Flitwick stared at the flowers with a pained expression. “Strange, but one with meaning.”
I gave the older man a glance, my frown deepening, but the good Professor was already moving forward.
“Come!” He said with a forced sense of cheer as the front door opened for him by its own accord. “You really must try the food here, Mr. Clarke.”
“That good, is it?” I said, playing along with the man. I wasn’t sure why the lilies had caused such a reaction, but it was not my place to force him to reveal his woes to me.
“I only visited here for a short while before.” I said, passing by the Inn’s threshold and inhaling the scent of cooked meats and baked bread.
I felt my mouth water and swallowed as I listened to the soft, low chatter of the people around us. I swept my gaze around the room as Professor Flitwick spoke to one of the waitresses, who led us to a cozy little table by the window.
The inside decorations weren’t as excessive and over-the-top as what I’d seen outside, but there were still many small pots of lilies placed in various parts of the establishment.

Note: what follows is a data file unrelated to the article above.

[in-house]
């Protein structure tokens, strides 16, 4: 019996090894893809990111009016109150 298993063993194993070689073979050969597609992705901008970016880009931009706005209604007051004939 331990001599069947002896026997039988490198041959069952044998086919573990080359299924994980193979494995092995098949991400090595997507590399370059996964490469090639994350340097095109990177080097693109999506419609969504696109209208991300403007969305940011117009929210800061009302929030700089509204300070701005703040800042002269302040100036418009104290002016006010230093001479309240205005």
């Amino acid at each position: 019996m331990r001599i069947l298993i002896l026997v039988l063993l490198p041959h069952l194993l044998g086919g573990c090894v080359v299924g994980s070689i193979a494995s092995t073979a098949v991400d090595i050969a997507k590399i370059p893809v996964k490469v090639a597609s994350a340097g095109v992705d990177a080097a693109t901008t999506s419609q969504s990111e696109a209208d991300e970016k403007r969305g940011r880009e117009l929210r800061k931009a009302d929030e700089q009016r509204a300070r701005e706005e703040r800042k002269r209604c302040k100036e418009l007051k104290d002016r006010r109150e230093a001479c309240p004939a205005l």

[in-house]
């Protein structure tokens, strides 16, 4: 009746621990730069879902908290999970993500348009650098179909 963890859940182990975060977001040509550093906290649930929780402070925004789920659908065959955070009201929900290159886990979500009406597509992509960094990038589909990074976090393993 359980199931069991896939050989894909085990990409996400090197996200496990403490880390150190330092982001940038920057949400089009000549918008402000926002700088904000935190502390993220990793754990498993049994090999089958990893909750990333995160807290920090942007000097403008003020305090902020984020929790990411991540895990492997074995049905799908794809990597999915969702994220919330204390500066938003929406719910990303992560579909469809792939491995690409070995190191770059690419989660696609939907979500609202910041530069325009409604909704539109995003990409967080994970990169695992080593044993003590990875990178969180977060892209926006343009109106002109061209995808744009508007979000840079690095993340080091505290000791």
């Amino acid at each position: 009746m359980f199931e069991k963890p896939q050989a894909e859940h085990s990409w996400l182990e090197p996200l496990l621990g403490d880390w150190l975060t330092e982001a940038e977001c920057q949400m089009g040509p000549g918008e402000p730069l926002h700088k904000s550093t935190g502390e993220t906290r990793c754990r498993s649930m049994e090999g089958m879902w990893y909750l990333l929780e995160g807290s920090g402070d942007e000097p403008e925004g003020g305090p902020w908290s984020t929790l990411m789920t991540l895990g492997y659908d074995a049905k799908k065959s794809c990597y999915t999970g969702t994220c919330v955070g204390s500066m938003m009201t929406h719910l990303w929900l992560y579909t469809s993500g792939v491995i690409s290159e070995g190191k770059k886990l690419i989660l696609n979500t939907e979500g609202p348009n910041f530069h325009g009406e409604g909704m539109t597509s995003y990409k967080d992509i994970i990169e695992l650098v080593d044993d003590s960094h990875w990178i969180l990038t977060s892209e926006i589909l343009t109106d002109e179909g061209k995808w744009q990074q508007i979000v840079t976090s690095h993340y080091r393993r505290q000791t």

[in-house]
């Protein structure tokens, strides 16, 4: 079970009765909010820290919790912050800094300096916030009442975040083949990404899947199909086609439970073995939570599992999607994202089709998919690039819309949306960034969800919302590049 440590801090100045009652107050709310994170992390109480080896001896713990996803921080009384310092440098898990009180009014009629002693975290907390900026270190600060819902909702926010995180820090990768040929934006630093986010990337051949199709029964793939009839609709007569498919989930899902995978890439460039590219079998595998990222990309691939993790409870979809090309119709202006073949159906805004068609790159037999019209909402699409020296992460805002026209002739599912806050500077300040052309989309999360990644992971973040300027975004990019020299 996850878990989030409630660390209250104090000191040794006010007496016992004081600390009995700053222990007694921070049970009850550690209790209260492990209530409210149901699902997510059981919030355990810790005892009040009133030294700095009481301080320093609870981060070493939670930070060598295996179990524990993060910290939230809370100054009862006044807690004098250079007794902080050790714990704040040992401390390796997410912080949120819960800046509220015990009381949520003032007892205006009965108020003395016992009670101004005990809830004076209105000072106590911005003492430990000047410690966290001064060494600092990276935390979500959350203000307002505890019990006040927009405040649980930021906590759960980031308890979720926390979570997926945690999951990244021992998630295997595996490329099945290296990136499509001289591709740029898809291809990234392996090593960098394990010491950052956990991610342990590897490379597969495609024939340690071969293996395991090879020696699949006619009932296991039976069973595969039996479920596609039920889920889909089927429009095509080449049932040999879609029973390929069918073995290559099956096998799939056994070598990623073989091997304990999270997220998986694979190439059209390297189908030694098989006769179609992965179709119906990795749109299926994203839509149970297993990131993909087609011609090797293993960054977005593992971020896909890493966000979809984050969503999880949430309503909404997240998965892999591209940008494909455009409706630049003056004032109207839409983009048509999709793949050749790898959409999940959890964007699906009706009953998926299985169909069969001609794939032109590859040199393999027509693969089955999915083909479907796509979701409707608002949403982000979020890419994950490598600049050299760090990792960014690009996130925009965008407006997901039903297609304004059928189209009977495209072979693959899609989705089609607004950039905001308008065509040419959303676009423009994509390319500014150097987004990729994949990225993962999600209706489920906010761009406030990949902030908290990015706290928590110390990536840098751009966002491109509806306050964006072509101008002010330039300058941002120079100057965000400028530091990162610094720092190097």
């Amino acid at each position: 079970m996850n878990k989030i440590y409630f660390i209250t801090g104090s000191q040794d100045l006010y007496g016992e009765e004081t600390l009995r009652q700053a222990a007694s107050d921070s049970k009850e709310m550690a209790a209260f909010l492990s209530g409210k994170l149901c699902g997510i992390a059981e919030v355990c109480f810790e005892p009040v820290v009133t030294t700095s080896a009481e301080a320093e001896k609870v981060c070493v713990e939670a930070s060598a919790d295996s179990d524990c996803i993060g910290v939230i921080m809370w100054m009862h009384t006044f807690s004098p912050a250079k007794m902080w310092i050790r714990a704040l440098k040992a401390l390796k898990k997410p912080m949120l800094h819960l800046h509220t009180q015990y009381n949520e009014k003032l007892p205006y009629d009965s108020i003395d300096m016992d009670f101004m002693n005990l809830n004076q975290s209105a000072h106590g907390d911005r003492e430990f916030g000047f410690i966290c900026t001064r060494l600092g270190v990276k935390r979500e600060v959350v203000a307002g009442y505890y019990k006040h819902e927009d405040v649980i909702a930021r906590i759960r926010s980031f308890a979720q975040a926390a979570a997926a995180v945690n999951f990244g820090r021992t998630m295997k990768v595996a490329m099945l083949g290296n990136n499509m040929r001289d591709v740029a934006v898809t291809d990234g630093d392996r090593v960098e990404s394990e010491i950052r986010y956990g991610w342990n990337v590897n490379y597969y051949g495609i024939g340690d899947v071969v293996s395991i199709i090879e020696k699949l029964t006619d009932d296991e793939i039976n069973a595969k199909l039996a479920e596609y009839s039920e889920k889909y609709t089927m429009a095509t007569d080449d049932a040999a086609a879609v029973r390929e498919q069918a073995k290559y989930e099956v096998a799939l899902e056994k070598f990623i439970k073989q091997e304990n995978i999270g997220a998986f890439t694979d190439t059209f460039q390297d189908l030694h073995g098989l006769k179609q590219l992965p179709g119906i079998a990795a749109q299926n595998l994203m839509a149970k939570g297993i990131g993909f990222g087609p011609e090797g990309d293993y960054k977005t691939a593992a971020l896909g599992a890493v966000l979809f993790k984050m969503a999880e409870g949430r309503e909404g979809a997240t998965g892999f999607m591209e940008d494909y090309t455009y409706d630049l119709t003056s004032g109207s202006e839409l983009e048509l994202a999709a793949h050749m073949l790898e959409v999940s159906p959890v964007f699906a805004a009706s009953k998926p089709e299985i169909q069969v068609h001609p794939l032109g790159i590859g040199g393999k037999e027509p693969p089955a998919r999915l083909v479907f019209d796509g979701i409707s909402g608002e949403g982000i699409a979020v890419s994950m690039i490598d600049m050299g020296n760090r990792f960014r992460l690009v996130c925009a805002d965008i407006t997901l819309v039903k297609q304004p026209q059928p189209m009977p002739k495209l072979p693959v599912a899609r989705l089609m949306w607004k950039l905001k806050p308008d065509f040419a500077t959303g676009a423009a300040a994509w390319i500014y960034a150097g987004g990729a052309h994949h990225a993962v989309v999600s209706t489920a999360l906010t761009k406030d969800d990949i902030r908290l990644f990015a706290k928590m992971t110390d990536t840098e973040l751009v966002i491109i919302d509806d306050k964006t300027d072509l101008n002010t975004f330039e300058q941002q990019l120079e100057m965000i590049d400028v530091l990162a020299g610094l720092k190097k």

Inside, too, eh? I thought. I guess they go really hard with decorations for Spring. Flowers are quite pretty, I suppose.
I shuddered to think of what Madam Puddifoot’s Tea Shop would do for its decorations. All that pink… Get me as far away from that place as possible.
The waitress who’d led us to the table came back with the menu, handing it to Professor Flitwick and myself with a smile.
“Thank you.” I said, but she had already gone to answer another group’s call. “It’s pretty busy today.”
“As it should be.” Professor Flitwick said, smiling. “With spring in full bloom and summertime just on the horizon, it’s the perfect moment for everyone to come together.”
I nodded in agreement before I directed my attention to the menu. Beef pasties, smoked turkey legs, spareribs, rotisserie smoked chicken… All of these sound great.
“Any recommendations, sir?” I said, lowering the menu to glance at the man. He hadn’t even bothered looking at his own.
Filius thought for a moment before speaking. “Have you ever tried spareribs before, lad?”
In my old life. I thought, shaking my head. “I have not, sir.”
“Never a bad place to start, then.” Flitwick smiled as the waitress came back.
“Sorry for the quick leave, there.” She apologized, smiling.
“It’s all right.” I said, throwing her a bone. “It’s pretty packed in here.”